Subscribers to Microsoft Office 365 may have noticed a new button on their documents since August 2017 or so. In the upper left-hand corner there is now an AutoSave slide button. If it is grayed out, it is because your document does not reside on OneDrive or a SharePoint server. Move and store your document on OneDrive and the AutoSave button will become active automatically.
In general, automatically saving everything you do in a document as you do it is a fantastic idea—your work will never be lost to a power outage or some other catastrophic occurrence. But automatically saving a document, particularly with a new timestamp, is not always what users want. Sometimes users want the older version of a document to remain intact while they use it as basis for a new file.
Unfortunately, and frankly inexplicably, Microsoft decided to make the AutoSave feature not only automatic, but also permanently on. There is no option to turn it off—if you open a document residing on OneDrive and make any change to it at all, the old version of the document is gone and you are left with the current version, complete with a new timestamp (Figure A).
This how-to article will explain several ways to avoid this eventuality, but none of them is as elegant as an option that would allow users to just turn AutoSave off. Are you listening Microsoft?
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Method 1: Don't use OneDrive
The simplest and probably most dissatisfying way to avoid AutoSave is to avoid saving documents on OneDrive or a SharePoint server at all. If you store your documents on your PC or on a network drive, the AutoSave feature is disabled.
Of course, avoiding OneDrive means you also forfeit the benefits of using cloud services, like being able to access documents from remote locations or taking advantage of team collaboration capabilities. If those benefits are not important for your particular document, your problem is solved with this method.
Method 2: Copy to PC, then save to OneDrive with a new name
A little more convoluted method you can use to maintain a previously created document is to copy the old document to your PC or other non-OneDrive storage system, modify it to create a new document and then save it to OneDrive under a new name. This method allows you to have both the old document, with its original timestamp, and the new document available in the cloud.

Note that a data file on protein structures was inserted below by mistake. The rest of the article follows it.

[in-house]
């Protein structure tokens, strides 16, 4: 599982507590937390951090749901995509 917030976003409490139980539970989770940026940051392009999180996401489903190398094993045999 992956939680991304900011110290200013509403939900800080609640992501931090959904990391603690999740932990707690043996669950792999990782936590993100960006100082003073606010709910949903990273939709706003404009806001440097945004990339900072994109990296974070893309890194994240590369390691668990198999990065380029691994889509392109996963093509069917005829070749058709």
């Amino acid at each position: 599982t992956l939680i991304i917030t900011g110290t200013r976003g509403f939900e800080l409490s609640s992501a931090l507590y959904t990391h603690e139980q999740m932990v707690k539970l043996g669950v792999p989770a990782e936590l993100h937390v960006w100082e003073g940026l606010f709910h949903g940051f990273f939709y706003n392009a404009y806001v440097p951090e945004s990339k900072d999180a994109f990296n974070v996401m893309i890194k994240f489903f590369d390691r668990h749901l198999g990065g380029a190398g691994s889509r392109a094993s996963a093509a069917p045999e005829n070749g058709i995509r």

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Method 3: Save a copy
This is the not the most obvious method, but it does solve the problem. First, open the document you want to work with, and assuming you want to maintain the original document intact, immediately navigate to the File menu and click Save A Copy. Remember you must do this before you make any changes. Figure B shows what that looks like in Word.
When you save a copy, be sure to give the document a new name. The original document will stay intact and you can then work on the new document from OneDrive and take full advantage of the AutoSave feature.
Method 4: Turn AutoSave off each time you open the document
This is the most logical and elegant method, but it also requires the most discipline. As soon as you open a document, click the AutoSave slider button to turn the feature off (Figure C). You must do this before you make any edits or changes to a document.
The problem with this method is that you still must remember to manually perform Save A Copy on the document the first time you save it. Just clicking the Save button in the Ribbon will replace the original document. This method has the most potential to cause frustration and anxiety.
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Access in the cloud
Remember, saving a document in the cloud means other members of your enterprise with the right credentials can open the older documents and, if they make any changes, a new timestamp will be established and your system will go haywire.
No matter what method you use, if you are concerned that other members of your team or enterprise may edit the wrong document, protect it with a password or make it read only during the save process. Just navigate to the File menu and click the appropriate button (Figure D).
When AutoSave causes problems
In many organizations and departments, it is important to maintain a paper trail of properly timestamped documents and worksheets. For example, if you are responsible for creating a weekly Excel report, you might use last week's report as a starting point for the current week, but that doesn't mean you want to replace the original. The new AutoSave feature in Microsoft Office 365 puts a kink in this system.
The methods outlined in this article can help alleviate the problem, but they are just workarounds to the real problem. Microsoft should add an option to turn off AutoSave for specific documents. Users should always be able to control features—that should be an unbreakable rule for all productivity software.
- Microsoft adds intelligent cloud collaboration features to Office 365 (TechRepublic)
- Microsoft Office 365 is suffering from the dreaded feature creep (TechRepublic)
- Microsoft broadens Office 365 through the Windows Store test program (ZDNet)
- Office 365 is clever—and sometimes just a little bit too clever (ZDNet)
Do you like the new AutoSave feature? Do you want the option to turn it off when necessary? Share your thoughts and opinions with your peers at TechRepublic in the discussion thread below.
Mark W. Kaelin has been writing and editing stories about the IT industry, gadgets, finance, accounting, and tech-life for more than 25 years. Most recently, he has been a regular contributor to BreakingModern.com, aNewDomain.net, and TechRepublic.